Senate Minority Leader Howard H. Baker Jr. (R-Tenn) warned yesterday that Republicans would "regret it for years" if they keep assailing one another over the Panama Canal treaties.
"We really must not cannibalize our party," Baker said on the television interview program "Issues and Answers" (ABC, WJLA). "We're not big enough."
In a letter to Republican National Chairman Bill Brock, eight Republican senators had protested last week that conservative GOPopponents of the treaties were trying to purge Republican members of Congress who disagreed with them in a self-destructive display of "cannibalism."
One of the signers, Sen. Jacob K. Javits (R.N.Y.), reitevated those concerns yesterday on another interview program, "Meet the Press" (NBC, WRC). Javits, who said he thinks the treaties are "desirable" pointed out that there are only 38 Republicans in the Senate.
"The cannibalization of Republicans by Republicans," Javits said, would "extremely unwise."
The dispute over the treaties, which would give control of the canal to Panama by the year 2000, was also a major theme for Sen. Bob Dole (R-Kan.) on "Face the Nation" (CBS, WTOP).
An opponent of the pacts who would "delay the turnover" of the Canal Zone. Dole shrugged off the conditional offer of Panamanian chief of state Omar Torrijos Saturday to step down from power if that would prompt the U.S. Senate to approve the treaties.
"I don't think the treatrics of Torrijos indicating he might step aside would make any differences," Dole said. He said he doubted that the treaties could muster the necessary two-thirds majority in the Senate.
Baker said Torrijos' weekend promises of sweeping improvements in Panama's human rights situation were very "important" and welcome, but continued to avoid taking a stand on the treaties.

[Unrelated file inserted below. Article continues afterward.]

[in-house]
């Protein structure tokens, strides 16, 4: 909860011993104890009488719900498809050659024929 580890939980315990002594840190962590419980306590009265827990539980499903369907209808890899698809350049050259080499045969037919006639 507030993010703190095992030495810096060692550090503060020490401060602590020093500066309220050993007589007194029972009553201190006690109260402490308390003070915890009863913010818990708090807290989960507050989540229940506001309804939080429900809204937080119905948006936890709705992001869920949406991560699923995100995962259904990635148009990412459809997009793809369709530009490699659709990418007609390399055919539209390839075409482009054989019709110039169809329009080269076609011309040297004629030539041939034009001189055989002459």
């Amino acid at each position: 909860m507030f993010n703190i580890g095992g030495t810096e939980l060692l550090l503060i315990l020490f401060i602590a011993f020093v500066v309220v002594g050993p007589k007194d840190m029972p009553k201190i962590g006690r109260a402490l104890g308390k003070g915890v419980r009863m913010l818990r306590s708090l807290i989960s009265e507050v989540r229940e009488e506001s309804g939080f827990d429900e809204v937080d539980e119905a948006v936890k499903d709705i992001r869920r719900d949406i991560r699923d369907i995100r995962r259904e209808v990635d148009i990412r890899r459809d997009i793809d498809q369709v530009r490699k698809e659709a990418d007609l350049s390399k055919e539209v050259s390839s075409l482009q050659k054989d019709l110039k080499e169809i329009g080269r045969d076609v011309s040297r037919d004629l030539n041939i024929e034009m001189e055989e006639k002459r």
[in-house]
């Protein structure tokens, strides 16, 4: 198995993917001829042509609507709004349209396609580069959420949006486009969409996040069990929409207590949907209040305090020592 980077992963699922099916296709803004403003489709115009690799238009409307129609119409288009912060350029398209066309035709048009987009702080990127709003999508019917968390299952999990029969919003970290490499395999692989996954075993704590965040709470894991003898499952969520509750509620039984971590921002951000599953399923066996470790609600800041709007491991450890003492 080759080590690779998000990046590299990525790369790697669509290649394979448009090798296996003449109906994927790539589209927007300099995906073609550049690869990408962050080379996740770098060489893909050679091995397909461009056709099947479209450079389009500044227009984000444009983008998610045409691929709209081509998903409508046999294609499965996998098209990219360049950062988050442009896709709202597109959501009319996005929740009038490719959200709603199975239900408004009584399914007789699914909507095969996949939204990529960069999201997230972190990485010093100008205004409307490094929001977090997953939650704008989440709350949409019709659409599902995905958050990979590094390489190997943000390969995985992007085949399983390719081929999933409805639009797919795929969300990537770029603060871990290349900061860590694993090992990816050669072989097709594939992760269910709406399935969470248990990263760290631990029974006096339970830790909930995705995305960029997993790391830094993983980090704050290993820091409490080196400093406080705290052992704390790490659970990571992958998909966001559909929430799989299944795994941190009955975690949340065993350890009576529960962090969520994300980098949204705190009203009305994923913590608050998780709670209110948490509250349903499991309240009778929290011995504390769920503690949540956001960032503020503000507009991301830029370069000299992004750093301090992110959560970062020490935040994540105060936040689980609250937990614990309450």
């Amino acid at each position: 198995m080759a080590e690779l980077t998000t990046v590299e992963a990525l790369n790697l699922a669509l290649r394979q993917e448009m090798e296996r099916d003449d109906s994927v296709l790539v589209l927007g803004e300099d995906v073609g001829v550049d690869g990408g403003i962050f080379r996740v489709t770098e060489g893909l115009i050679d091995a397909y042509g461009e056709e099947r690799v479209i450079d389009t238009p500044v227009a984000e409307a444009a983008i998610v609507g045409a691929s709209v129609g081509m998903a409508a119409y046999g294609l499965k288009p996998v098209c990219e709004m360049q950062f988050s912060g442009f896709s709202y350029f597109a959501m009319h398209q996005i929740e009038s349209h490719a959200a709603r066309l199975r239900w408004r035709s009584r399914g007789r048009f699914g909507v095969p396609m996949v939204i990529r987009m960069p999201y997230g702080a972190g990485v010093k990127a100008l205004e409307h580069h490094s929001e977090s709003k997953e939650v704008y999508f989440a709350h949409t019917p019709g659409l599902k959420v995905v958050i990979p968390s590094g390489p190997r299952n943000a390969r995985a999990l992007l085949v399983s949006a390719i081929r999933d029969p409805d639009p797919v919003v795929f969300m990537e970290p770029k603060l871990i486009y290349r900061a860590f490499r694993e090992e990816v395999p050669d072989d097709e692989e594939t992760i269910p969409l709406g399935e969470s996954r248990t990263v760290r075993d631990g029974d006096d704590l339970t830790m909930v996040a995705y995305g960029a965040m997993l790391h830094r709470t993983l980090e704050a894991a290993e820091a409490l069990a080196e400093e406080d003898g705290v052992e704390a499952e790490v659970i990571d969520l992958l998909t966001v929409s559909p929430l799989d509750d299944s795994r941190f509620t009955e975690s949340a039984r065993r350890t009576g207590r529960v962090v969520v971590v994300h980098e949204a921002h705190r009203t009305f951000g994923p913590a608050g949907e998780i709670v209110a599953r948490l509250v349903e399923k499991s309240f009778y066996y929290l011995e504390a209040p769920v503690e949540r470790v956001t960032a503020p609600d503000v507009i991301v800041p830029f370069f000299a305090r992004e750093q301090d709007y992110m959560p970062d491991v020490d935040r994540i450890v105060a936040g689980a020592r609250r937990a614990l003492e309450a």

"In a word, I've decided not to decide," he said. "I'm going to wait."
Bakersaid, however, that he thought the signers of the letter to Brock - organized by Sen. Charles McC. Mathias Jr. (R-Md.) - were "dead right" to be apprehensive.
If an "intra-party confrontation" develops over the canal treaties, Baker said, "I think we'll regret it for years."
Asked about reports that Baker might wind up leading the fight against the treaties, Javits said that would be "very unfortunate . . . I pray he doesn't do it."
Senate Majority Leader Robert C. Bryd (D.W.Va.),who just completed a four-day tour of the Canal Zone with five Democratic Senate colleagues, also remained uncommitted, but clearly indicated that he is leaning toward approval.
Byrd told reporters on the flight back to Washington Saturday that Torrijos' promises to improve human rights improved the chances for Senate approval, since abuses of those rights in Panama have been a major theme of the treaty opposition.
"Wefeel the dialogue has been an important and progressive step forward," Byrd said of the senatorial fact-finding tour. "I don't see how it can help but improve the atmosphre for ratification in the United States."